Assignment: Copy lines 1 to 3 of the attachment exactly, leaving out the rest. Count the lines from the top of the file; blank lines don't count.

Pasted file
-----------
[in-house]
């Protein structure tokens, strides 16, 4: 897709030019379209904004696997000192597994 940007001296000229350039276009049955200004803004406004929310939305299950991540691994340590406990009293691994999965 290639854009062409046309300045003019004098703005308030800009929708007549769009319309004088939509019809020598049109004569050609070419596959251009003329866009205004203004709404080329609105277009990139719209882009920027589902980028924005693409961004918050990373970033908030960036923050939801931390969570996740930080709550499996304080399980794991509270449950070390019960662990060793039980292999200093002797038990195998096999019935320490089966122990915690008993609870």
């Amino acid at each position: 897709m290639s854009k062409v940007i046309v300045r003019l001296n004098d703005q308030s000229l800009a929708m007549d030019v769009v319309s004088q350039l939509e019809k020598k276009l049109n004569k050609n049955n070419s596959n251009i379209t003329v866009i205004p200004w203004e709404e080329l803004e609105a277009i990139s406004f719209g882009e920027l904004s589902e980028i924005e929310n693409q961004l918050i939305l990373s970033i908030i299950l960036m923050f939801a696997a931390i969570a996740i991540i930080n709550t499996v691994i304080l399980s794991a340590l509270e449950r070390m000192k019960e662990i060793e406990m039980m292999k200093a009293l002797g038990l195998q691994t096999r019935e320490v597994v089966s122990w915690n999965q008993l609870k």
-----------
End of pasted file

[in-house]
């Protein structure tokens, strides 16, 4: 897709030019379209904004696997000192597994 940007001296000229350039276009049955200004803004406004929310939305299950991540691994340590406990009293691994999965 290639854009062409046309300045003019004098703005308030800009929708007549769009319309004088939509019809020598049109004569050609070419596959251009003329866009205004203004709404080329609105277009990139719209882009920027589902980028924005693409961004918050990373970033908030960036923050939801931390969570996740930080709550499996304080399980794991509270449950070390019960662990060793039980292999200093002797038990195998096999019935320490089966122990915690008993609870």
């Amino acid at each position: 897709m290639s854009k062409v940007i046309v300045r003019l001296n004098d703005q308030s000229l800009a929708m007549d030019v769009v319309s004088q350039l939509e019809k020598k276009l049109n004569k050609n049955n070419s596959n251009i379209t003329v866009i205004p200004w203004e709404e080329l803004e609105a277009i990139s406004f719209g882009e920027l904004s589902e980028i924005e929310n693409q961004l918050i939305l990373s970033i908030i299950l960036m923050f939801a696997a931390i969570a996740i991540i930080n709550t499996v691994i304080l399980s794991a340590l509270e449950r070390m000192k019960e662990i060793e406990m039980m292999k200093a009293l002797g038990l195998q691994t096999r019935e320490v597994v089966s122990w915690n999965q008993l609870k």